New CDs: Watson Twins, G. Love, Motley Crue, Hacienda Brothers
Backup harmonies head to the front.
CALIFORNIA POP FROM KENTUCKY: The Watson Twins, Leigh, left, and Chandra, have a new album Fire Songs. (Pamela Littky)
* * * (three stars)
Languor is a risky quality for musicians to cultivate: The Path of Slow has led countless down-tempo electronica acts into the dead-end of dinner music. But when slow works, it can be voluptuously pleasurable, as the Watson Twins show on their lovely full-length debut.
FOR THE RECORD:
Hacienda Brothers: A review of the new Hacienda Brothers album, "Arizona Motel," in Tuesday's Calendar section said that lead singer Chris Gaffney died in May. He died in April. Also, the title of the song "Use to the Pain" was incorrectly given as "Used to the Pain." —
Repeated listenings benefit this meticulously produced offering of California back-porch pop; though its 11 tracks tend to blur at first, over time the whole effort seduces, earning a spot with similar unhurried gems like Mazzy Star's "She Hangs Brightly" and Beth Orton's "Central Reservation."
Identical kin Leigh and Chandra Watson perfected their genetically superior harmonies as backup singers in the band Slydell and then with Jenny Lewis. Stepping out front, they benefit from the modesty that comes from learning how to blend in with every sound around them. As twins, they can shape-shift even more effectively than most polyphonic siblings; the aura they project, of one voice split in two, enhances their ability to cast a spell.
Their producers, L.A. scene vets J. Soda and Russell Pollard, encourage the band to lay back and blend in, so that the music achieves seamlessness: only the horns on "Map to Where You Are" really announce themselves. Like a lot of contemporary pop that gets labeled "alternative country," the Watson Twins sound borrows from various roots styles in a knowing way, filtering country and soul elements through the lens of previous re-interpreters like Neil Young and Linda Ronstadt (and Natalie Merchant, who's the twins' lost triplet as far as vocal tone goes).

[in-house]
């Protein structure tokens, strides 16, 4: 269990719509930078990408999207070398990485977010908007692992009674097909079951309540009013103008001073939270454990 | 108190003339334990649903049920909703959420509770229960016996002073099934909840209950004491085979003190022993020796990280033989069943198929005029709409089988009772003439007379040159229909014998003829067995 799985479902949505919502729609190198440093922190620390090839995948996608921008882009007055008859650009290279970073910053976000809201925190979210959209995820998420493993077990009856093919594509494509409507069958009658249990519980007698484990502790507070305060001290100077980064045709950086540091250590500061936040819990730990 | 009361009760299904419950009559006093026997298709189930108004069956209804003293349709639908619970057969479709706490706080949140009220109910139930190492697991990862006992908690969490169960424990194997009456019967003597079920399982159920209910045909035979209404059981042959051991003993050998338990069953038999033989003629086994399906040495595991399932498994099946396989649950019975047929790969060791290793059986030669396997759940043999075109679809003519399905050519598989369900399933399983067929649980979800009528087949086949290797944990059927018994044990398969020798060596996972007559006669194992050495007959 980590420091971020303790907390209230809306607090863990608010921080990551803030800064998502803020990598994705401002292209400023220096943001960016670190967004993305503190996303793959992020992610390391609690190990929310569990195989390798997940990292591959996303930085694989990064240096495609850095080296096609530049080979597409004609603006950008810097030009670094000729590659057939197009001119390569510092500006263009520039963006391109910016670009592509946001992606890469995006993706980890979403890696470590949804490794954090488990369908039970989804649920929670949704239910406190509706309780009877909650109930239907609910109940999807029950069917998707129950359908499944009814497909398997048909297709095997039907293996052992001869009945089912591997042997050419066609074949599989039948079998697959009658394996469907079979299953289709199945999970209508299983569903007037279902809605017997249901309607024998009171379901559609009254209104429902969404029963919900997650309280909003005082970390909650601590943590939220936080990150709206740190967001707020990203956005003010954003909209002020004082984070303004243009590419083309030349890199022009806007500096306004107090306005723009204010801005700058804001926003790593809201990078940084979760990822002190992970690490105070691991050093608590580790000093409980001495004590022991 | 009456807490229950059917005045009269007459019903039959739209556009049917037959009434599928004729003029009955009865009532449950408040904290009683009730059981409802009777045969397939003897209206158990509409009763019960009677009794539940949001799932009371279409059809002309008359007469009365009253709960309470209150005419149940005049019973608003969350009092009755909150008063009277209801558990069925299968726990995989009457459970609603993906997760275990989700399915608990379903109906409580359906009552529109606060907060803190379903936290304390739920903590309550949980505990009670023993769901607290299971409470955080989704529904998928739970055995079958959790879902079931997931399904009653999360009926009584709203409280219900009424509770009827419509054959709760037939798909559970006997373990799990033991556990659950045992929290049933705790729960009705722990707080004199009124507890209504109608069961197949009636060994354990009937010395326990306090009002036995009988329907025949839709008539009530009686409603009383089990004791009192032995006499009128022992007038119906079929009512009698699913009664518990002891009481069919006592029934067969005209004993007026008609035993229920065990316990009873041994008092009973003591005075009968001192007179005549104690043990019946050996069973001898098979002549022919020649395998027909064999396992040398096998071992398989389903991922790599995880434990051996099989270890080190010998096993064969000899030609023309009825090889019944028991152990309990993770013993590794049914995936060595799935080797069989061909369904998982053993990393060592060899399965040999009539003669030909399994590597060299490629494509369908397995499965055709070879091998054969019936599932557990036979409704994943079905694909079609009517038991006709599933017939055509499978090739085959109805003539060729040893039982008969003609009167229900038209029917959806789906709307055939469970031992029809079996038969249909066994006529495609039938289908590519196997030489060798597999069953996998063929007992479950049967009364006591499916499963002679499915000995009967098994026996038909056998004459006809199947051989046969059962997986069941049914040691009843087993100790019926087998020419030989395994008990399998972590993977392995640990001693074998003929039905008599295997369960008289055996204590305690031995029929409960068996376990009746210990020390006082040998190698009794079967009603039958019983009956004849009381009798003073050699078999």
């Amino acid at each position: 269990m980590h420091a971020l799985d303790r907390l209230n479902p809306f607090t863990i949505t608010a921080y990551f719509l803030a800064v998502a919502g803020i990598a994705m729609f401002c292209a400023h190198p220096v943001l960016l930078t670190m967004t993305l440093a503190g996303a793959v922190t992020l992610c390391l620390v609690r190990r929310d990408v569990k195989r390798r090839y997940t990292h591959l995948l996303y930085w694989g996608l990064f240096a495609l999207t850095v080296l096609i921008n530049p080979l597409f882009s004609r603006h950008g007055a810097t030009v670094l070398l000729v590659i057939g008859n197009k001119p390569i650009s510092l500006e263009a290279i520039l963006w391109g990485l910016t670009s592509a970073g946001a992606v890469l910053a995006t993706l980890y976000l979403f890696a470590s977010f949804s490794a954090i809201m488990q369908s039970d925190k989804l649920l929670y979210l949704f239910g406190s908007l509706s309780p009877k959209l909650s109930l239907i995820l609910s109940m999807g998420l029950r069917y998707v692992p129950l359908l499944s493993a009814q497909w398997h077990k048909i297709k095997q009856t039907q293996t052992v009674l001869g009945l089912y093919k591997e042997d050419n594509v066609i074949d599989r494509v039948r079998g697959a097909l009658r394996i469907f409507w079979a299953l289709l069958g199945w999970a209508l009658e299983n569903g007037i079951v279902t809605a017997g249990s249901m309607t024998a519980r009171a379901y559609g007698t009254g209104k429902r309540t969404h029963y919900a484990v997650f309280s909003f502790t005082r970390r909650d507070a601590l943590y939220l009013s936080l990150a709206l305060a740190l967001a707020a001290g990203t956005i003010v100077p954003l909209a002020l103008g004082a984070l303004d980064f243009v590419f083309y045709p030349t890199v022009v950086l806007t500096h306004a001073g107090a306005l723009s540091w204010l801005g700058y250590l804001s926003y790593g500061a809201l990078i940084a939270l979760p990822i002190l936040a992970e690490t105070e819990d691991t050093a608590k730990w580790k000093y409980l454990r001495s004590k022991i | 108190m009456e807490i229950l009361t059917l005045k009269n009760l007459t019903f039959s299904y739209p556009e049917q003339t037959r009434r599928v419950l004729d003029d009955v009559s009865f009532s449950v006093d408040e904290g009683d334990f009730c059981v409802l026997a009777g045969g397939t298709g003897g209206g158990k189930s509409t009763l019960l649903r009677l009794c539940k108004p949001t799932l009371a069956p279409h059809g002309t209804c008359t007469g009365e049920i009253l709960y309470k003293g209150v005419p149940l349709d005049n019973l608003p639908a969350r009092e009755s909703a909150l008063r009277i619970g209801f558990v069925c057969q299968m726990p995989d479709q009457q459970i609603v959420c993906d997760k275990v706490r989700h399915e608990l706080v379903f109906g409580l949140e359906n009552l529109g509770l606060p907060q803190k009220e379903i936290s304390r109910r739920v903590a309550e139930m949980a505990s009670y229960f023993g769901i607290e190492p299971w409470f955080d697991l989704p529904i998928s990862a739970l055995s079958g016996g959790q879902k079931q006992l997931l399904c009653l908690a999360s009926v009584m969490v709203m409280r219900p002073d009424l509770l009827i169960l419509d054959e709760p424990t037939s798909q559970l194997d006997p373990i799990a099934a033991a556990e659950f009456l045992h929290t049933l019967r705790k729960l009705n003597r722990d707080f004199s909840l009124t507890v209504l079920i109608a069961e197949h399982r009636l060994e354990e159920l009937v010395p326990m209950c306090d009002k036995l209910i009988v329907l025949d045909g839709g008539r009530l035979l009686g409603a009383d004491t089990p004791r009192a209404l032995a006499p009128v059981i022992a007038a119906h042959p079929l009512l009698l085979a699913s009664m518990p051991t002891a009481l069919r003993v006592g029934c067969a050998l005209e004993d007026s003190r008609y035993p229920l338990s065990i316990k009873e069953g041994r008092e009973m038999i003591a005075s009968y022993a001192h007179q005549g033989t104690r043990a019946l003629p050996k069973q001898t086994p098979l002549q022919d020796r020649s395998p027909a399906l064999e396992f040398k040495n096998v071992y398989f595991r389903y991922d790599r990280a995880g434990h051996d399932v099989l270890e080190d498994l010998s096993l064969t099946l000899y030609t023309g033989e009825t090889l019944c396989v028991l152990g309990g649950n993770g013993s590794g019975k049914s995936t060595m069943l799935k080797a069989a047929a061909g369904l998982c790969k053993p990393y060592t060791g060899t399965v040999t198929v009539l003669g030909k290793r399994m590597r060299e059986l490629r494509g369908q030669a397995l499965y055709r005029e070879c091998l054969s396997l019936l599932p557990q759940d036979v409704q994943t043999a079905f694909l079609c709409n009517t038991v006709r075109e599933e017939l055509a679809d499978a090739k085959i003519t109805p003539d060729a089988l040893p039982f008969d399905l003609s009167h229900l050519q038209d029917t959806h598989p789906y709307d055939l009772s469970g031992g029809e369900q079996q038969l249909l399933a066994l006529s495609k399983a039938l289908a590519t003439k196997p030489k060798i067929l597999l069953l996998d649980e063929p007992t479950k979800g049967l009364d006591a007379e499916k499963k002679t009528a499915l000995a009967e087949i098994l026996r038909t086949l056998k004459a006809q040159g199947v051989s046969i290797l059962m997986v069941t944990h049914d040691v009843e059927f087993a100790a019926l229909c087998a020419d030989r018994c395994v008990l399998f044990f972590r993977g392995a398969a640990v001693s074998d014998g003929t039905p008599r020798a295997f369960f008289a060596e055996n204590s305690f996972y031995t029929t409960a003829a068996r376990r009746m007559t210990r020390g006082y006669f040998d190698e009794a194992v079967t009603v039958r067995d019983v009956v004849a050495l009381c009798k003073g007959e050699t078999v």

The lyrics contemplate relationships, mostly with bad boys or girls, and the sometimes melancholy drift of young adulthood. There's also an attention-getting cover of the much-beloved Cure song "Just Like Heaven," which turns that nervous smooch into a sweet slow dance.
The Twins can do retro-pop, as on the xylophone-kissed album opener "How Am I to Be," but they're of their own generation, recycling influences to accommodate their own ideas instead of simply paying homage.
-- Ann Powers
Light and breezy 'cause fans like it
G. Love & Special Sauce "Superhero Brother" (Brushfire)
* * 1/2 (two and a half stars)
It's unlikely that anyone's more surprised by how long G. Love has managed to stick around than G. Love himself. The funky Philadelphian (born Garrett Dutton) first appeared on the national radar in 1994 with the MTV hit "Cold Beverage" -- a laid-back fusion of blues licks and hip-hop beats -- and since then, he and his backing band, Special Sauce, have built a devoted audience. .
On "Superhero Brother," the third album he's made for his pal Jack Johnson's Brushfire label, Love seems determined to reward his devotees with more of what attracted them in the first place. This is unapologetically breezy stuff, long on strummed acoustic guitars and shuffling rhythms. Most of the tunes emphasize the value of having a good time; several go into more detail, such as "Who's Got the Weed?"
As with Johnson's records, there's a temptation here to wonder if Love is running some kind of cynical musical experiment, a sort of how-low-can-I-go operation. But every time you start to doubt his sincerity, Love busts out a guileless little gem like "Wontcha Come Home," where he tells a lover, "There's no need for looking when you find what you need."
Soul was in Gaffney's country